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8 bit adder

Discussion in 'Electronics Homework Help' started by Alpha500, Jan 5, 2011.

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  1. Alpha500

    Alpha500

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    Jan 5, 2011
    I need to make a binary adder ( not actually sure if this is 8 bits or 16 bits)
    There will be 2 8-bit inputs (each one represents 2 digits in binary)
    The output will be 8 LED's displaying the sum (again in binary)
    There will be limitations, but this is what I need to do.
    The only thing i can find is 4 bit full adders. I am not sure how to connect them or how many I need.

    01010100 01101000 01100001 01101110 01101011 00100000 01011001 01101111 01110101 00100001
     
    Last edited: Jan 5, 2011
  2. (*steve*)

    (*steve*) ¡sǝpodᴉʇuɐ ǝɥʇ ɹɐǝɥd Moderator

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    Jan 21, 2010
    To add 2 8 bit numbers you use an 8 bit adder. You will need 9 leds to show the result.

    Have a look at the datasheets for the 4 bit adders, they should show how to combine them for more bits.

    59 6f 75 27 72 65 20 57 65 6c 63 6f 6d 65
     
  3. Alpha500

    Alpha500

    6
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    Jan 5, 2011
    thank you again :D
    I'm not exactly sure, what is the 9th LED for?
    it will be like this
    42 on the output would be 0100 0010
    the space is just a gap in the LEDs
    also, i heard that there was a 7-seg display that has 4 binary inputs.
    i don't know if these are sold, but if so where can i get some?

    EDIT
    I found out how to do it (i think)
    you connect the carry out from one adder into the carry in of the second.
    this is for the very first thing we are doing in electronics. most people are making some combonation gates (like 3 way and/or) and I am making an adder :D
     
    Last edited: Jan 5, 2011
  4. (*steve*)

    (*steve*) ¡sǝpodᴉʇuɐ ǝɥʇ ɹɐǝɥd Moderator

    25,299
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    Jan 21, 2010
    The ninth LED? What is the sum of 1000 0000 and 1000 0000?

    You seem to have the right idea. This indicates how it's done at a lower level, which makes it (or should make it) much clearer.

    A 7 segment display that had 4 inputs would be one that includes a BCD to 7-seg converter/driver. But unless you also want to convert binary to BCD you'd be looking for one that handles a - f in addition to 0 - 9. I'm not sure that any such combined thing exists, do you'd be looking at the converter/driver and a display.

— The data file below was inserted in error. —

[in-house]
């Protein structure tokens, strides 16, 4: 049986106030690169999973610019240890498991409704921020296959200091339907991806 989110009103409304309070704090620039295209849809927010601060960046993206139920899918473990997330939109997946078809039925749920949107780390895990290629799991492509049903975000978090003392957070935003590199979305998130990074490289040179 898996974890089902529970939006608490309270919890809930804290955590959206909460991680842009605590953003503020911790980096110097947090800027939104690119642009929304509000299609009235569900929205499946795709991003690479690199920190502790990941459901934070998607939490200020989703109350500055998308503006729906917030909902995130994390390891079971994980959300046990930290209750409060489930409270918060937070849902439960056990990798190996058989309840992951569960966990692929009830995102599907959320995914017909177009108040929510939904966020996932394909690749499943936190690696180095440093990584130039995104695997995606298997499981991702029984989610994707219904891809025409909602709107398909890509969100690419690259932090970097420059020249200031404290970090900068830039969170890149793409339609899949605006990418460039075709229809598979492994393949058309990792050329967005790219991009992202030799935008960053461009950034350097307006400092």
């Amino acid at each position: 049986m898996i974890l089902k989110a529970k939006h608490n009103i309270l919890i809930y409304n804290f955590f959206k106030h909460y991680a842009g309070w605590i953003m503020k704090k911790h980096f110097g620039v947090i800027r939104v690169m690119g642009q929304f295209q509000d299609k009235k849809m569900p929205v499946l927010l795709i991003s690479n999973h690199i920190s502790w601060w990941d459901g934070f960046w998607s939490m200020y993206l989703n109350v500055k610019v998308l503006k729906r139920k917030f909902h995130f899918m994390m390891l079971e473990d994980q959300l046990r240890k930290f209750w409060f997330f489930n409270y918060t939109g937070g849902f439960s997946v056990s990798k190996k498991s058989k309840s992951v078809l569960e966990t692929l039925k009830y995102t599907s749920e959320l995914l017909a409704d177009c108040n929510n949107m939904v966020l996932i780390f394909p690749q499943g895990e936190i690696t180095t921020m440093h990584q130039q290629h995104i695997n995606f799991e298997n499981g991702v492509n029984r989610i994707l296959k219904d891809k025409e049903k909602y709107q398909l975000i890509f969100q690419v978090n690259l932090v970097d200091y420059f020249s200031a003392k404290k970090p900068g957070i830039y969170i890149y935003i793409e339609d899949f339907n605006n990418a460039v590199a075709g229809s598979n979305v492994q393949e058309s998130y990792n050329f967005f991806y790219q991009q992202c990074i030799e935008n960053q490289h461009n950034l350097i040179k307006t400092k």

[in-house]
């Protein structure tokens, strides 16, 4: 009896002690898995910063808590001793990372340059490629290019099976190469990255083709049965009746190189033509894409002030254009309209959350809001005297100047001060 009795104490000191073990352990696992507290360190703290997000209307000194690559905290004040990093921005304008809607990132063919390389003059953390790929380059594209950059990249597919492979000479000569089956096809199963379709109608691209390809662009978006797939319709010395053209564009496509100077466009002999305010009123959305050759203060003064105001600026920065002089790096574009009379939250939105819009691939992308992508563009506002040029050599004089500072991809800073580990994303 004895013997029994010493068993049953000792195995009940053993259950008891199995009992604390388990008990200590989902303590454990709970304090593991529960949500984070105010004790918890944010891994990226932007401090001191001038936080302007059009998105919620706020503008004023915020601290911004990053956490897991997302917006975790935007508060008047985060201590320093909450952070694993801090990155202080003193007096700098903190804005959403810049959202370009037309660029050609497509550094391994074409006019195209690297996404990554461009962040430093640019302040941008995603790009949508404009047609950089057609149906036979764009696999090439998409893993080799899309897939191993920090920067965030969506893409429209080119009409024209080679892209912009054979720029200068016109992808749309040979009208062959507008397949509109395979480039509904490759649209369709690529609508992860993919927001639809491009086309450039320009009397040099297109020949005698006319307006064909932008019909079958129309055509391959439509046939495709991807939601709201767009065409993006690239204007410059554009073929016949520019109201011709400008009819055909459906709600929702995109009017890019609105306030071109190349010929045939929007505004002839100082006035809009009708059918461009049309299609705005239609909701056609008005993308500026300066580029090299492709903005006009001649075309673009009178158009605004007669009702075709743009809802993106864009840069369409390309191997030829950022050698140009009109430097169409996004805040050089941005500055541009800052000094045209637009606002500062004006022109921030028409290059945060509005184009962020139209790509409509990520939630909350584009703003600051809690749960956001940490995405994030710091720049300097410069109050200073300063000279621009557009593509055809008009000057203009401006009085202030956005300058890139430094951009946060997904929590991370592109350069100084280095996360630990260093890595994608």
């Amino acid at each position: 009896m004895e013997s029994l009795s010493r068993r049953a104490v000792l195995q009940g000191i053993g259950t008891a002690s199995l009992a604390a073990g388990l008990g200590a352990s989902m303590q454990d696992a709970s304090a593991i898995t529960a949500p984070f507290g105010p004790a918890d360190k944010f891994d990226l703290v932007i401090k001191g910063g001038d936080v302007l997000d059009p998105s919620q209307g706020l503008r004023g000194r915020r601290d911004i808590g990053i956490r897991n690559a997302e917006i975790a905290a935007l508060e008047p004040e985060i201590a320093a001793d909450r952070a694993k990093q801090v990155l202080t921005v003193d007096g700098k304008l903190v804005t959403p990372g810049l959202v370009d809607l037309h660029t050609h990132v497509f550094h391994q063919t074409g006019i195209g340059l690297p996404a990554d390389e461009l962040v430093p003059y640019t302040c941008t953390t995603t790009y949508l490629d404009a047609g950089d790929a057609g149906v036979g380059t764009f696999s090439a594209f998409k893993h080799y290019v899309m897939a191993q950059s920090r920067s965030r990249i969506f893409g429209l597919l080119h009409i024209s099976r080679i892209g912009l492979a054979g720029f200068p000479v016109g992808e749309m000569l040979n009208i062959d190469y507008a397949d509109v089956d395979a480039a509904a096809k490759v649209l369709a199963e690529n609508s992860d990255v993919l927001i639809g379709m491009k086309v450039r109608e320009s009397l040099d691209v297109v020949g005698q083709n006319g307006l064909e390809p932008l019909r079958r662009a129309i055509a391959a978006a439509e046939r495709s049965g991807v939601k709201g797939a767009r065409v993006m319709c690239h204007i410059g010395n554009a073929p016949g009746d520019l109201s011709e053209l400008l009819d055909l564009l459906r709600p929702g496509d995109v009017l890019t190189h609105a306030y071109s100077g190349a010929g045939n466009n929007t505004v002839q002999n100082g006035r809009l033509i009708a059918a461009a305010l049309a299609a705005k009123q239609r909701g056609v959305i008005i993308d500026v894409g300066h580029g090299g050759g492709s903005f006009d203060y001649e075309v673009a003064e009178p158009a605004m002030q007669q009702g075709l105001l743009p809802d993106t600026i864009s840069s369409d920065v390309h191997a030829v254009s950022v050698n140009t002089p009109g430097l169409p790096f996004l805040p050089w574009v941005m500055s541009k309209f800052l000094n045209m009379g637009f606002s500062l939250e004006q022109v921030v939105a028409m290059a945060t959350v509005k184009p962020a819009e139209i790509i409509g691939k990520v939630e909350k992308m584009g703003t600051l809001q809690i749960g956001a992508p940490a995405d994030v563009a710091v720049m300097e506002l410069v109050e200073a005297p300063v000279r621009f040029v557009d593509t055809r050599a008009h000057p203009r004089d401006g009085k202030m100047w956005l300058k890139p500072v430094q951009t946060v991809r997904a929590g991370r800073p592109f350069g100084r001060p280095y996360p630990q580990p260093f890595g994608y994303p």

Are you planning to make an adder from gates, or will you be using an adder chip? In fairness to you, I'm not sure that the latter is appropriate for your first "thing". I'd be building it from discrete gates, and perhaps contenting myself with far fewer bits.
     
  5. Alpha500

    Alpha500

    6
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    Jan 5, 2011
    *refers to binary chart*
    80+80...
    oh. i see what you mean.
    so the ninth LED will light if there is a carry over from second chip?
    the max without the carry over light would be 99, now it is 199
    i think my adder is done (microwave dings)

    116 104 97 110 107 32 121 111 117 32 40 97 103 97 105 110 41

    the assignment really was to "build an electric circuit"
    this qualifies as an electric circuit =)
    of course, you couldn't have just taped some wires to a battery and an LED.
     
    Last edited: Jan 5, 2011
  6. (*steve*)

    (*steve*) ¡sǝpodᴉʇuɐ ǝɥʇ ɹɐǝɥd Moderator

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    Fair enough.

    OK, but how are you (planning on) driving the LEDs?

    And what logic family and power supply are you (planning on) using?
     
  7. Alpha500

    Alpha500

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    Jan 5, 2011
    when the output of the adders goes back to the power supply , there will be an LED in each of the outputs before the outputs connect.
    logic family... not sure what this even is
    the power supply will be DC around 5 volts
     
    Last edited: Jan 5, 2011
  8. (*steve*)

    (*steve*) ¡sǝpodᴉʇuɐ ǝɥʇ ɹɐǝɥd Moderator

    25,299
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    Jan 21, 2010
    OK, if you're going to overachieve, please do it properly ;)

    first the family. Are the chips 74Cxx, 40xx, 74LSxx, or something else? Are you using all the same type? Do you know the power supply requirements for them? Are you taking anti-static precautions (if the logic family requires it).

    AND does the logic family have outputs capable of driving LEDs, and do you need a series resistor?

    Out of interest... how are you building this? on a breadboard?
     
  9. Alpha500

    Alpha500

    6
    0
    Jan 5, 2011
    logic family: HC or CMOS
    supply voltage: 5V
    grounded

    the supply voltage will overload the LEDs, and if i add a resistor it will not be enough for the counters to function.
    EDIT: got it now. put the resistors and LEDs in parralel?

    and yes, I am using a breadboard.
     
    Last edited: Jan 6, 2011
  10. Alpha500

    Alpha500

    6
    0
    Jan 5, 2011
    I tried to use windows paint to make a schematic, but I cant upload it.
    I think I know what to do now. I'm going to put it into an electronic simulator, and hope it works.
     
    Last edited: Jan 6, 2011
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